Quantcast

U.S., Afghans in dispute over detainees

By AMIR SHAH and DEB RIECHMANN

Associated Press

Published: Monday, Sept. 10 2012 11:30 p.m. MDT

U.S. soldiers, part of the NATO- led International Security Assistance Force (ISAF) salute during a hand over ceremony of U.S.- run prison to Afghan government in Bagram north of Kabul, Afghanistan, Monday, Sept. 10, 2012. U.S. officials handed over formal control of Afghanistan's only large-scale U.S.-run prison to Kabul on Monday, even as disagreements between the two countries over the thousands of Taliban and terror suspects held there marred the transfer. (AP Photo/Musadeq Sadeq)

Associated Press

BAGRAM, Afghanistan — President Hamid Karzai welcomed Monday's handover of the main American-run prison to Afghan forces as a victory for Afghan sovereignty, though he and U.S. officials remain locked in a dispute over the fate of hundreds of Taliban and terror suspects behind bars.

The United States is withholding the transfer of scores of inmates, reportedly out of concern that Afghan authorities may simply let some detainees go and no longer hold dangerous prisoners without charge.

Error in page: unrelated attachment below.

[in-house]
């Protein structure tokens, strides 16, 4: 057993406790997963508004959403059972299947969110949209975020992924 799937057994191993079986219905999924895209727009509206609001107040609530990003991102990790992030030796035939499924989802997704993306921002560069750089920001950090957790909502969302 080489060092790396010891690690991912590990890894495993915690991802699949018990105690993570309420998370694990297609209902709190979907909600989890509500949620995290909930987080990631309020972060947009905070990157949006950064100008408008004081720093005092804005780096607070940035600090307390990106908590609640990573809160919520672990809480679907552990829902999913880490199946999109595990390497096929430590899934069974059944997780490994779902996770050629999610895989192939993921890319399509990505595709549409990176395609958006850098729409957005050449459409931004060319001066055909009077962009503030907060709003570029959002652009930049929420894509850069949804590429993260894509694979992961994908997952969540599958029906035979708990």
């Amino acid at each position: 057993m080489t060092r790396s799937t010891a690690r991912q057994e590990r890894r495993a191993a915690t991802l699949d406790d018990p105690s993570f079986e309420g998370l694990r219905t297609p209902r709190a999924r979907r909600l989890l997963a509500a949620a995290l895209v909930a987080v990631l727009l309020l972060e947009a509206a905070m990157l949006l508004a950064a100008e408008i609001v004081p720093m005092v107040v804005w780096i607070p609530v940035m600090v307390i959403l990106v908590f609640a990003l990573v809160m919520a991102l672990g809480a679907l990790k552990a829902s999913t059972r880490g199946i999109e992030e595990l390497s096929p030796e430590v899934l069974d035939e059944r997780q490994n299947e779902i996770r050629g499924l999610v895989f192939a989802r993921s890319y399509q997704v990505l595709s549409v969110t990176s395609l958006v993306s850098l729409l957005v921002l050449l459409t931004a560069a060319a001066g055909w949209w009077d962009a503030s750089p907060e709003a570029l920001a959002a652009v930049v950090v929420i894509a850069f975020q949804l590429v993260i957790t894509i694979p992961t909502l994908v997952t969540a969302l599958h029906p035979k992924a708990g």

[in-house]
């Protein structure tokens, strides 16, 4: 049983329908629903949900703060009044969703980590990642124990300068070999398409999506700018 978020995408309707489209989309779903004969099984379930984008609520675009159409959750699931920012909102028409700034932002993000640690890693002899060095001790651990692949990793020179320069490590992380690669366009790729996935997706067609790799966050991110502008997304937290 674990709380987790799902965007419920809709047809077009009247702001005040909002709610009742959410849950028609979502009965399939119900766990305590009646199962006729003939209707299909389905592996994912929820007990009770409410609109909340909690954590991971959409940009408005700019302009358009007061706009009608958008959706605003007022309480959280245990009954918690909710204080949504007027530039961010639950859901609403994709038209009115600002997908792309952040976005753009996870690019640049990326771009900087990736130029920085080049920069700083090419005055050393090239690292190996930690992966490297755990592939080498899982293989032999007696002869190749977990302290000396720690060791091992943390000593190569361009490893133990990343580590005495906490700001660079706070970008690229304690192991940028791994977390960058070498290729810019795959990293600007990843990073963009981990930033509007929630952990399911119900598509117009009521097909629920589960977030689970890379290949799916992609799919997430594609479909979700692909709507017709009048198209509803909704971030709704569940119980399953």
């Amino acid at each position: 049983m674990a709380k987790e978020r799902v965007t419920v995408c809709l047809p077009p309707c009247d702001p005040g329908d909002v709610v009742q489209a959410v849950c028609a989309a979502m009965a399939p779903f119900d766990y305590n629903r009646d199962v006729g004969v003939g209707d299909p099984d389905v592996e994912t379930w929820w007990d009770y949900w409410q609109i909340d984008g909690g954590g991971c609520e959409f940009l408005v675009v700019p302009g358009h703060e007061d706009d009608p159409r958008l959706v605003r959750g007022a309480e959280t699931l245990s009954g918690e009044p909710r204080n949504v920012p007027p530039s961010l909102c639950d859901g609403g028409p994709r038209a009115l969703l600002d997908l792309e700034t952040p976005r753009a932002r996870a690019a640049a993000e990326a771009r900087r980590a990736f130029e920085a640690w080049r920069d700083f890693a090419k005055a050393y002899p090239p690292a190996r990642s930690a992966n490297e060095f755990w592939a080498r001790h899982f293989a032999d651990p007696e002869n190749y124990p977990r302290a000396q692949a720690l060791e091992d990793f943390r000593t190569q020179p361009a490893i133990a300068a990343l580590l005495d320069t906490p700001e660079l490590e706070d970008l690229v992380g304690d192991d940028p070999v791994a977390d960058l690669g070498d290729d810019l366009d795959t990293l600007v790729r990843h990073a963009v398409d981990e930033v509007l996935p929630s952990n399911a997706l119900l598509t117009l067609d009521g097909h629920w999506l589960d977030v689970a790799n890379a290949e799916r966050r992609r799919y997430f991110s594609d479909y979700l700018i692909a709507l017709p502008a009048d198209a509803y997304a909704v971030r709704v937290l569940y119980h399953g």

American irritation was apparent at the ceremony at the prison, about 25 miles north of Kabul. No higher ranking American officers attended, although the Afghan government sent its defense minister, army chief of staff and other officials.

Karzai also did not attend, though he released a statement calling the handover a "very big step regarding the sovereignty of Afghanistan."

"Now, the Bagram prison is converted to one of Afghanistan's regular prisons where the innocents will be freed and the rest of the prisoners will be sentenced according to the laws of Afghanistan," the statement said.

The more than 2,000 Afghan military policemen now at the prison said the inmates were pleased to be guarded by Afghans.

"We are Afghan and they are Afghan. They are Muslim. We are Muslim," said Ashna Gul, a military policeman from Nangarhar province in eastern Afghanistan. "We can see each other through the steel windows. Sometimes we are laughing and joking with the prisoners and they are happy with our guys."

Firoz Khan, another military policeman from Nangarhar, said some of the inmates ask him to get them more soap and shampoo.

Get The Deseret News Everywhere

Subscribe

Mobile

RSS